STEAMBOAT LOOKS AT TIGHT RENTAL MARKET

STEAMBOAT SPRINGS, Colo. – The Steamboat Pilot & Today says that one of the major challenges facing its community this year is the scarcity of affordable rental housing.

"The increasingly tight rental market has caused rents to rise, and more and more people living here on moderate incomes are finding it extremely difficult to secure housing."

The newspaper applauds plans by the local Yampa Valley Housing Authority to pursue a public-private partnership to develop affordable housing on 10 acres of land owned by the non-profit.

NIMBY-ISM PREVAILS

IN JASPER REZONING

JASPER, Alberta — The Jasper Fitzhugh newspaper objects to arguments made by neighborhood opponents of a rezoning that could produce 10 apartments in the community's tight-as-a-drum rental market.

"Most troubling of the arguments was the idea that renters are less respectful of their homes and neighborhoods than homeowners," notes the newspaper. If there's truth to that perception, it paints with entirely too broad a brush, the newspaper says.

"By crying 'not in my backyard' and pointing fingers at lowly renters, homeowners are depriving many of Jasper's residents of the healthy, happy homes they deserve."

Impacts of CP train

derailment unclear

BANFF, Alberta – A Canadian Pacific freight train derailed about 400 metres from the Banff Train Station and 15 cars spilled into the adjoining 40 Mile Creek.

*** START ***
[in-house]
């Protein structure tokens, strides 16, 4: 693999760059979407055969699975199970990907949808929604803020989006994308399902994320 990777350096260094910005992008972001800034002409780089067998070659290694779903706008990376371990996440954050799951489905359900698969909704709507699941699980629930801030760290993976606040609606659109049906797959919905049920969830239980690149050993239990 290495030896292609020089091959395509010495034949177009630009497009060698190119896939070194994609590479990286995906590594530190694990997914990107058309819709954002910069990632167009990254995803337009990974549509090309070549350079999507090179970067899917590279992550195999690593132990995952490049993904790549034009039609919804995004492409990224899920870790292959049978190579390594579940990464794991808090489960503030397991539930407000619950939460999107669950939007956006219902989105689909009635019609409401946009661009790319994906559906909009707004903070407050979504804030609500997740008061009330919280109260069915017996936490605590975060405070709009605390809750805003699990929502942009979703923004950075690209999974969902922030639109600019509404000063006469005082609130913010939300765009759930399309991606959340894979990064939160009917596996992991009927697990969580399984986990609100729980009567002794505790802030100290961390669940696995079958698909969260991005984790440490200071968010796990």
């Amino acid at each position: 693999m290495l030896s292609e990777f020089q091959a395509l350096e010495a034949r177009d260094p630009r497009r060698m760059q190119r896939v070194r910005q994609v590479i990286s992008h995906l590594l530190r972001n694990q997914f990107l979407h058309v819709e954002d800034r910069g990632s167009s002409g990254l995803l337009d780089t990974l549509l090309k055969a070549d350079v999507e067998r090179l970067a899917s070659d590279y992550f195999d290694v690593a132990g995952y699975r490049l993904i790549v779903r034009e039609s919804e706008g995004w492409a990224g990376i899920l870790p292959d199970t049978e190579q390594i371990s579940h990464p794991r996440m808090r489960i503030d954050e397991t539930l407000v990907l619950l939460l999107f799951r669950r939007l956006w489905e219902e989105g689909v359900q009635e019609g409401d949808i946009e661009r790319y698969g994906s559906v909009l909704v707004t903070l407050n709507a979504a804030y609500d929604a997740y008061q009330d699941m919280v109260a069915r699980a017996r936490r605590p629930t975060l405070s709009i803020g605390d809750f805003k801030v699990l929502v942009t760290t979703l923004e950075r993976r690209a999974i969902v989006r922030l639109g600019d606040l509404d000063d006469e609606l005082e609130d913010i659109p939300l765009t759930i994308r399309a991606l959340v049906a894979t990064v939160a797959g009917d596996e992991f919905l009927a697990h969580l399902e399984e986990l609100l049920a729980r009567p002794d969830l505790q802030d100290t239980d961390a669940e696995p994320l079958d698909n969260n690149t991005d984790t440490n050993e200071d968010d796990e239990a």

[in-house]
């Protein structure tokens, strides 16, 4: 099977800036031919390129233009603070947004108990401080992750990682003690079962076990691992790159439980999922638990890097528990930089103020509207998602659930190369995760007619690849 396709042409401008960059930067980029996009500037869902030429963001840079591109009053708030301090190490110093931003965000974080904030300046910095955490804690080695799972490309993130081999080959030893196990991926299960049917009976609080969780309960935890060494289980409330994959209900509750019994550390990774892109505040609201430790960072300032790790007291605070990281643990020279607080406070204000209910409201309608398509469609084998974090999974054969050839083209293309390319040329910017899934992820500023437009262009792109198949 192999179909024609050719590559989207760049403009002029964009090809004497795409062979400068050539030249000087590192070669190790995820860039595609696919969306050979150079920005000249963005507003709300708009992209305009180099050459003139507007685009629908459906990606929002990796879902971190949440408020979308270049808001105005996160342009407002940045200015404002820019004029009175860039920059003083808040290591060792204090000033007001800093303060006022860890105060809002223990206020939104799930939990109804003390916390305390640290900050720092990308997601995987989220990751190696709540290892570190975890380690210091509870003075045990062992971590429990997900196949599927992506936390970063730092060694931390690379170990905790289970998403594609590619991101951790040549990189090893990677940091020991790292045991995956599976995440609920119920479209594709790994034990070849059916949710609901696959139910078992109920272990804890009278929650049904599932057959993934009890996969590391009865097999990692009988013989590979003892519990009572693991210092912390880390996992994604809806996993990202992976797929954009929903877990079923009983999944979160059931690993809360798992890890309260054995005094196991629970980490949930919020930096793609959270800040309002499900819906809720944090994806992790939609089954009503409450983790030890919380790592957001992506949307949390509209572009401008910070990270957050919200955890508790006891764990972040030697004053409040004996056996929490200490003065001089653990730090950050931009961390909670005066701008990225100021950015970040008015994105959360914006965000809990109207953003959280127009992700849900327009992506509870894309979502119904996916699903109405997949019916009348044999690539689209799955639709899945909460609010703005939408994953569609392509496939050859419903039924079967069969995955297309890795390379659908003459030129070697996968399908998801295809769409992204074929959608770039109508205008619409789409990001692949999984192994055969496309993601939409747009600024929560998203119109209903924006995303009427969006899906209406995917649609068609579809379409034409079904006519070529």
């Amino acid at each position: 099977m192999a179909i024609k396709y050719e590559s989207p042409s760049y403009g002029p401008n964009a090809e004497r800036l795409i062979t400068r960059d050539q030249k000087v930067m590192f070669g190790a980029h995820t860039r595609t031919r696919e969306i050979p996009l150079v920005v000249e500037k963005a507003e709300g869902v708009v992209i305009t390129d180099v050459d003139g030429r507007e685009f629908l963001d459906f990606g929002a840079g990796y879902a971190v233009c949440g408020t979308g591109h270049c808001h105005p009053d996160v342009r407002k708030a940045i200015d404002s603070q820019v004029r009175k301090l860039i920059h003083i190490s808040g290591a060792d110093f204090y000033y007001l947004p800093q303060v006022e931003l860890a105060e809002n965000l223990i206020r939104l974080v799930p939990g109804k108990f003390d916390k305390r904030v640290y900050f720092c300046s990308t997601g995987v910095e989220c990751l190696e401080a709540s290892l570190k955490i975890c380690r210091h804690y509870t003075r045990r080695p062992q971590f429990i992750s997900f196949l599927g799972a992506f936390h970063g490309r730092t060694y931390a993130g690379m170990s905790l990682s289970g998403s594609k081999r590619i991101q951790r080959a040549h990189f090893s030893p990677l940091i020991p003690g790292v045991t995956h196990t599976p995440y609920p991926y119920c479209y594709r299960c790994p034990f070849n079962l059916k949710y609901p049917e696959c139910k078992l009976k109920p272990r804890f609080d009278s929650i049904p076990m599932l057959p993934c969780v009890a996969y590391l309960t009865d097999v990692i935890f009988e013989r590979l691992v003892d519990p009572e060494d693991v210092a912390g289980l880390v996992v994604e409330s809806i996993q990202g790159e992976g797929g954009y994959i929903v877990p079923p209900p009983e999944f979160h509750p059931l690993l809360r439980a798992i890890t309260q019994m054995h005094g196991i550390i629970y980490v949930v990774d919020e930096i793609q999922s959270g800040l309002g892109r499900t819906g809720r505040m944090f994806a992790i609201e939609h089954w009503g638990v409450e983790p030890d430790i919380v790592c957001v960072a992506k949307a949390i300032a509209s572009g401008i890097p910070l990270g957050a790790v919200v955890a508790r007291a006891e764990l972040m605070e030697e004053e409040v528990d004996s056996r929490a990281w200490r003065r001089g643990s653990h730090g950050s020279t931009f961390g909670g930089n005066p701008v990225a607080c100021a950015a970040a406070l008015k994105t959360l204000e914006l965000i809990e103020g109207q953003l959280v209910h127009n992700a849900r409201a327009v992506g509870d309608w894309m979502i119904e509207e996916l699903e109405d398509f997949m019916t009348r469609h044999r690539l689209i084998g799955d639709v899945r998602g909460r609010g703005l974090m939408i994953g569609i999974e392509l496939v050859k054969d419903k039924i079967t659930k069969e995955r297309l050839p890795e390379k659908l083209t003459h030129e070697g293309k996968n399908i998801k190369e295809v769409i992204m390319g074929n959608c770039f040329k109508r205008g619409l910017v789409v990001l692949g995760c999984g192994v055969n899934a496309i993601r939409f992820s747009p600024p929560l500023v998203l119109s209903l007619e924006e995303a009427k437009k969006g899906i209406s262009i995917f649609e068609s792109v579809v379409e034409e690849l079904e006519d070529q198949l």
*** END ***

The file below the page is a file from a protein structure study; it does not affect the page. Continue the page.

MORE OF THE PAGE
A conservation manager for the Banff National Park tells the Rocky Mountain Outlook that the rail has done a good job of keeping the water relatively clean.

Fly ash, derived from coal combustion and used in making concrete, was spilled, but the impacts to aquatic life are unknown because the river is covered in ice. Also spilled were soybeans, which may draw grizzly bears come spring thaw.

A solution to illegal

short-term rentals?

WHISTLER, B.C. – Might a centralized database of available short-term accommodations in Whistler reduce the black market economy in rentals in Whistler?

Sue Chappel, chief executive of a resort vacation rental website called alluraDirect, said such a central database would vet and list all legitimate rental properties available in the resort.

Whistler has a severe rental crunch, and the finger is being pointed at least partly at homeowners illegally renting out units to vacationers that had been previously rented to local employees.

This is not a new issue in Whistler or, for that matter, anywhere else. But in Whistler, as elsewhere, the perceived problem has grown in recent years with the advent of Airbnb, VRBO, and other web-based accommodation-listing services. In renting illegally, such services also avoid paying community lodging and other taxes.

The Pique Newsmagazine reports that some 45 of 65 illegal rental properties have been brought into compliance.

When can water be

used for pot plants?

BASALT, Colo. – Marijuana plants need water to grow, but can water from federal dams be used to irrigate cannabis grow operations?

Marijuana became de facto illegal in the United State in 1937, when Congress began requiring permits for sales. The government, however, didn't issue permits. In 1970, Congress more clearly made it illegal. Colorado, in 2012, legalized the use, sale, and cultivation of marijuana for recreational purposes.